But the narrator is just getting warmed up, and after a good night’s sleep …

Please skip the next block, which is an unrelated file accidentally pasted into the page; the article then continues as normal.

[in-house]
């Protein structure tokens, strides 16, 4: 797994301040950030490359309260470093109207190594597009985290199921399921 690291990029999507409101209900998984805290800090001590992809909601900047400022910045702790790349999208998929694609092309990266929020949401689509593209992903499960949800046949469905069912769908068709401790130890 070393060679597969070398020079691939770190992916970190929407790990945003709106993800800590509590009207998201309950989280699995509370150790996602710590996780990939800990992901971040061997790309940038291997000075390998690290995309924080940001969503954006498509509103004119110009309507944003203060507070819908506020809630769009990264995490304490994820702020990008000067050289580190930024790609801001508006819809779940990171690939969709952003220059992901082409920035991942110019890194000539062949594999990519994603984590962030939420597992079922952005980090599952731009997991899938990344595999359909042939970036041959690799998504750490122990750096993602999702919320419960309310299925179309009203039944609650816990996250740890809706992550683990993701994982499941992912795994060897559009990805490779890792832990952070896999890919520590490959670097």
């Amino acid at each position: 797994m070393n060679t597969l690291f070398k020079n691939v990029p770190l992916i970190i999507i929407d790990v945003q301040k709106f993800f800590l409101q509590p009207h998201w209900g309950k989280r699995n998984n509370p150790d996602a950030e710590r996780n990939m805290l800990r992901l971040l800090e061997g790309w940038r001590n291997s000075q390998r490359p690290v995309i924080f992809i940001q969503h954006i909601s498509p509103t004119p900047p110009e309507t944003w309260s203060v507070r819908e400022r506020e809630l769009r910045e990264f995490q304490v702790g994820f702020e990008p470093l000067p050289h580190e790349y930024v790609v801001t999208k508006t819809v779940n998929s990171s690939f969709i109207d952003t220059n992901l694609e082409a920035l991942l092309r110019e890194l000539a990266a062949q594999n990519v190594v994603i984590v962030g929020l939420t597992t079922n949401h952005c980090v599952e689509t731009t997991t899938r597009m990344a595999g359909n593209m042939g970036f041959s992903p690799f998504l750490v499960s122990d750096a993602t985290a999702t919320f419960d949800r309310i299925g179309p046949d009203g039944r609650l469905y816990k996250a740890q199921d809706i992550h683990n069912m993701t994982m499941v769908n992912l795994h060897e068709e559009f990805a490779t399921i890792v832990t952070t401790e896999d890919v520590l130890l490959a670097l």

Early the next morning, while musing on all the different dangers and chastisements to which the lower class of people are exposed, I heard a crowd pass under my window. Curiosity made me start up, dress in a hurry, and follow them: when I discovered three negroes in chains, surrounded by a guard, going to be executed in the savannah. Their undaunted look, however averse I may be to the sight of cruelties, so attracted my attention, as to determine me to see the result, which was thus:— The sentence being read in Low Dutch (which they did not understand) one was condemned to be flogged below the gallows, and his accomplice to have his head struck off with an axe, for having shot a slave who had come to steal plantains on the estate of his mistress. The truth however was, that this had been done by that lady’s absolute command; but the murder being discovered, she, in the hopes of saving her character, besides the expence of paying the penalties, gave up her valuable slave, and permitted the unhappy man to be thus sacrificed. He laid his head upon the block with great indifference, stretching out his neck; when, with one blow of the axe, it was severed from his body.